Hobbits Are Indeed A Separate Species, Said Researchers.

Researchers from Stony Brook University Medical Center in New York confirmed that the Hobbits, or Homo floresiensis, are indeed a separate “human” species instead of a population of diseases Homo sapiens. The 7th Human Evolution Symposium, Hobbits in the Haystack: Homo floresiensis and Human Evolution was held this year at Stony Brook.

A recent full-body reconstruction of LB1, the ‘little lady of Flores’, by the Parisian paleoartist Elisabeth Daynès. (©2009, S. Plailly/E. Daynès—Reconstruction Atelier Daynès Paris). Photo from The geometry of hobbits: Homo floresiensis and human evolution.
Cranial comparison between LB1 (Homo floresiensis) and modern human. Photo from www.bbc.co.uk

Height comparison between modern humans and Homo floresiensis. Illustration from www.amnh.org

According to the press release, researchers William Jungers and Karen Baab used statistical analysis on the skeletal remains of LB1 (nicknamed Flo) to determine that Homo floresiensis are indeed a distinct species. A few characteristics of LB1 that makes her and her kind a separate species than modern humans.

  • LB1’s cranial capacity is about 400cc, about the same size as a chimpanzee.
  • The skull and jawbone of LB1 is more primitive looking than any normal modern humans.
  • The thigh bone and shin bone of LB1are much shorter compared to modern humans including Central African pygmies, South African KhoeSan (formerly known as ‘bushmen”) and “negrito” pygmies from the Andaman Islands and the Philippines. Jungers and Baab believe that these are primitive retentions as opposed to island dwarfing.
  • Using a regression equation developed by Jungers, LB1 was about 3 feet, 6 inches (106cm) tall, far smaller than modern human pygmies whose adults grow to less than 4 feet, 11 inches (150cm) tall.
The nearly complete left foot of LB1 next to the right tibia (shin bone, which is ~235 mm long). The foot is relatively very long and has unusual intrinsic proportions; its footprint matches no other species (photo: W. Jungers) The geometry of hobbits: Homo floresiensis and human evolution.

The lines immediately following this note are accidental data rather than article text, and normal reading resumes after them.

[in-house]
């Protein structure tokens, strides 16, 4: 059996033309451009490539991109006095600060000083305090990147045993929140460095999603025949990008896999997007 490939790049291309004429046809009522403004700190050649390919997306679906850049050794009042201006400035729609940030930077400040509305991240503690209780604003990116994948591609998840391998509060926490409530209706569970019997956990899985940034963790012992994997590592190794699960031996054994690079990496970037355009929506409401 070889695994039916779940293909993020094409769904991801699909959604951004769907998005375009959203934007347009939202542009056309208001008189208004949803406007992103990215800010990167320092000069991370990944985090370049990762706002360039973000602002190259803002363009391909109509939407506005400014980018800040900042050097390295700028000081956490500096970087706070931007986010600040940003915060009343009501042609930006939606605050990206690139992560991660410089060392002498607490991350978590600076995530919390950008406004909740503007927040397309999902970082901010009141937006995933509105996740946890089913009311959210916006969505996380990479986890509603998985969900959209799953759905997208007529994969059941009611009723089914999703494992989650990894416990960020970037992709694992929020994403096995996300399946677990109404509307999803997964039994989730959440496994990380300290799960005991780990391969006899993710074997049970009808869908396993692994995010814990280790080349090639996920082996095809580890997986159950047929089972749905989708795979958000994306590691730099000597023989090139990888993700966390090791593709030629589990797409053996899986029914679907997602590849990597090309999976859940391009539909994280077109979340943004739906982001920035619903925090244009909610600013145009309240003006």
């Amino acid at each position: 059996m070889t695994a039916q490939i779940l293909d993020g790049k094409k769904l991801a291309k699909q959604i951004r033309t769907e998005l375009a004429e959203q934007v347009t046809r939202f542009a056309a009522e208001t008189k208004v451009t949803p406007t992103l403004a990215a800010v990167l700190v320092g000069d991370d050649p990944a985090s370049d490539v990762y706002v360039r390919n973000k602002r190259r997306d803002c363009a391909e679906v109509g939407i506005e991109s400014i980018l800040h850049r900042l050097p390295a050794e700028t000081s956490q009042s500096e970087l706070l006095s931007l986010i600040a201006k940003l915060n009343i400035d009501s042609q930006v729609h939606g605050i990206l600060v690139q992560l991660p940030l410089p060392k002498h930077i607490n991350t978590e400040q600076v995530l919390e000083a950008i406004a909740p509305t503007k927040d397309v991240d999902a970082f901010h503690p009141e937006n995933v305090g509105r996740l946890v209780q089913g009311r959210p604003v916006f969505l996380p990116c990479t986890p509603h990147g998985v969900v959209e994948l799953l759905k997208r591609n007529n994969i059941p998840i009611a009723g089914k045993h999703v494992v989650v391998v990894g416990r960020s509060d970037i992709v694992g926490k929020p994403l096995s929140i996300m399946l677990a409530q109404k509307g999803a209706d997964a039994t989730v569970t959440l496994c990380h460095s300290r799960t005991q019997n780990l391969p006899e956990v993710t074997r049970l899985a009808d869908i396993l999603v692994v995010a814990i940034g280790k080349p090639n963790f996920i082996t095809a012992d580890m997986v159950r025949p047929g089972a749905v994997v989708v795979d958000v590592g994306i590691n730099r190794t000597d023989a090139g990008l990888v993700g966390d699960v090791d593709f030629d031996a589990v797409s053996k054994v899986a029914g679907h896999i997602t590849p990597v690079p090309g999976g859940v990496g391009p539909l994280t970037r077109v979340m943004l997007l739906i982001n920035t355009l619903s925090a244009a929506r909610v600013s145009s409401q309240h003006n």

Read more about the Hobbits at The geometry of hobbits: Homo floresiensis and human evolution (Free Wiley Interscience PDF).

 

Originally posted on The Prancing Papio.

6 thoughts on “Hobbits Are Indeed A Separate Species, Said Researchers.

  1. “confirmed that the Hobbits, or Homo floresiensis, are indeed a separate ‘human’ species”.

    It amazes me that anyone still needs convincing.

  2. Has anyone ever compared the Hobbit people Aetas of the Philippines? I believe that part of the world, was first populated by the negrito people, and that these people(hobbits) are related. I also believe that the Hawaian mith of the Menehunes, was based on actual people (Negritos). These people could have been the original settlers of the Hawaian Islands? They may have been assimulated by the later Polenesian settlers???

  3. “These people could have been the original settlers of the Hawaian Islands?”

    I very much doubt it. You certainly need very good boats to reach the Hawai’ian islands. The Hobbits presumably didn’t have boats at all. They probably didn’t need boats to get to Flores because elephants made it there as well. I can’t imagine elephants making boats, or even being carried to Flores on them. Same applies to connections between Hobbits and the Aeta. You’ve always needed a boat to reach the Philippines, except for Palawan at times.

    “I believe that part of the world, was first populated by the negrito people, and that these people(hobbits) are related”.

    Negrito people are not related to Hobbits, although it’s remotely possible some Hobbit genes survive in some of them. Negritos are almost certainly descended from the same people as gave rise to the people of New Guinea and Melanesia. In earlier times such people lived right across South China and into SE Asia. The surviving Negritos have just been down-sized a little through living on small islands or isolated in the jungle.

    As for the Menehunes, most people have myths about others before them. People get pushed around, and history is usually told by the winners. To make themselves feel better about replacing those before them newcomers always accentuate the difference and inferiority of the earlier inhabitants. In fact such mythology is used today to justify replacement of populations.

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